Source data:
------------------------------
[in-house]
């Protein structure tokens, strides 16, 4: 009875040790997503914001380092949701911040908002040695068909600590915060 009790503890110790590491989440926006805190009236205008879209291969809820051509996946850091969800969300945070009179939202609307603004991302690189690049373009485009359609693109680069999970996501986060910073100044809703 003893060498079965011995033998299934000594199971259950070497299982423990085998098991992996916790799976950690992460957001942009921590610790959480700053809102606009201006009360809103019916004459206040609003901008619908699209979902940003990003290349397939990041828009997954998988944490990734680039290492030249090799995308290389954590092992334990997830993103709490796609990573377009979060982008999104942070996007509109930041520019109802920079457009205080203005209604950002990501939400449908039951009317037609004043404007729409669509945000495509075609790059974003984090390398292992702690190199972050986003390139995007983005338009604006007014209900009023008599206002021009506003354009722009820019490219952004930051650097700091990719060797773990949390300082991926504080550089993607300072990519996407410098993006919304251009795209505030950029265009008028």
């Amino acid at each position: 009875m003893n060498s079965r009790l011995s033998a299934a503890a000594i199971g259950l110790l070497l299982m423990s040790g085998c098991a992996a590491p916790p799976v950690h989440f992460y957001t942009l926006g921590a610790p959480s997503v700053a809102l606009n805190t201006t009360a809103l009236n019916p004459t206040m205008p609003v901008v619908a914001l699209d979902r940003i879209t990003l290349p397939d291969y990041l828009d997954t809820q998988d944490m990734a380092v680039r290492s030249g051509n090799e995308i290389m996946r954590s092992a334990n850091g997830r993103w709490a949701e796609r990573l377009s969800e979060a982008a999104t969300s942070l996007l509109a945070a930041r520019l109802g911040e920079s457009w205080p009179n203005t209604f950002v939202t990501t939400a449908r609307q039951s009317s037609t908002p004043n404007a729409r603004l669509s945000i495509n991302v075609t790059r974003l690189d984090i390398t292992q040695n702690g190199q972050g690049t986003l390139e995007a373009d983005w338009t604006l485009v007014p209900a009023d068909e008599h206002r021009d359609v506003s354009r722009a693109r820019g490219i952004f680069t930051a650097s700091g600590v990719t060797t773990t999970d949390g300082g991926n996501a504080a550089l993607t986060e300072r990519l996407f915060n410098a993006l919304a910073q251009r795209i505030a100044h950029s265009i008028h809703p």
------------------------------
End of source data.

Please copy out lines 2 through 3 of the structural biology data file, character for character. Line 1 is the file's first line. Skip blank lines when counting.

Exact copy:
């Protein structure tokens, strides 16, 4: 009875040790997503914001380092949701911040908002040695068909600590915060 009790503890110790590491989440926006805190009236205008879209291969809820051509996946850091969800969300945070009179939202609307603004991302690189690049373009485009359609693109680069999970996501986060910073100044809703 003893060498079965011995033998299934000594199971259950070497299982423990085998098991992996916790799976950690992460957001942009921590610790959480700053809102606009201006009360809103019916004459206040609003901008619908699209979902940003990003290349397939990041828009997954998988944490990734680039290492030249090799995308290389954590092992334990997830993103709490796609990573377009979060982008999104942070996007509109930041520019109802920079457009205080203005209604950002990501939400449908039951009317037609004043404007729409669509945000495509075609790059974003984090390398292992702690190199972050986003390139995007983005338009604006007014209900009023008599206002021009506003354009722009820019490219952004930051650097700091990719060797773990949390300082991926504080550089993607300072990519996407410098993006919304251009795209505030950029265009008028």
């Amino acid at each position: 009875m003893n060498s079965r009790l011995s033998a299934a503890a000594i199971g259950l110790l070497l299982m423990s040790g085998c098991a992996a590491p916790p799976v950690h989440f992460y957001t942009l926006g921590a610790p959480s997503v700053a809102l606009n805190t201006t009360a809103l009236n019916p004459t206040m205008p609003v901008v619908a914001l699209d979902r940003i879209t990003l290349p397939d291969y990041l828009d997954t809820q998988d944490m990734a380092v680039r290492s030249g051509n090799e995308i290389m996946r954590s092992a334990n850091g997830r993103w709490a949701e796609r990573l377009s969800e979060a982008a999104t969300s942070l996007l509109a945070a930041r520019l109802g911040e920079s457009w205080p009179n203005t209604f950002v939202t990501t939400a449908r609307q039951s009317s037609t908002p004043n404007a729409r603004l669509s945000i495509n991302v075609t790059r974003l690189d984090i390398t292992q040695n702690g190199q972050g690049t986003l390139e995007a373009d983005w338009t604006l485009v007014p209900a009023d068909e008599h206002r021009d359609v506003s354009r722009a693109r820019g490219i952004f680069t930051a650097s700091g600590v990719t060797t773990t999970d949390g300082g991926n996501a504080a550089l993607t986060e300072r990519l996407f915060n410098a993006l919304a910073q251009r795209i505030a100044h950029s265009i008028h809703p």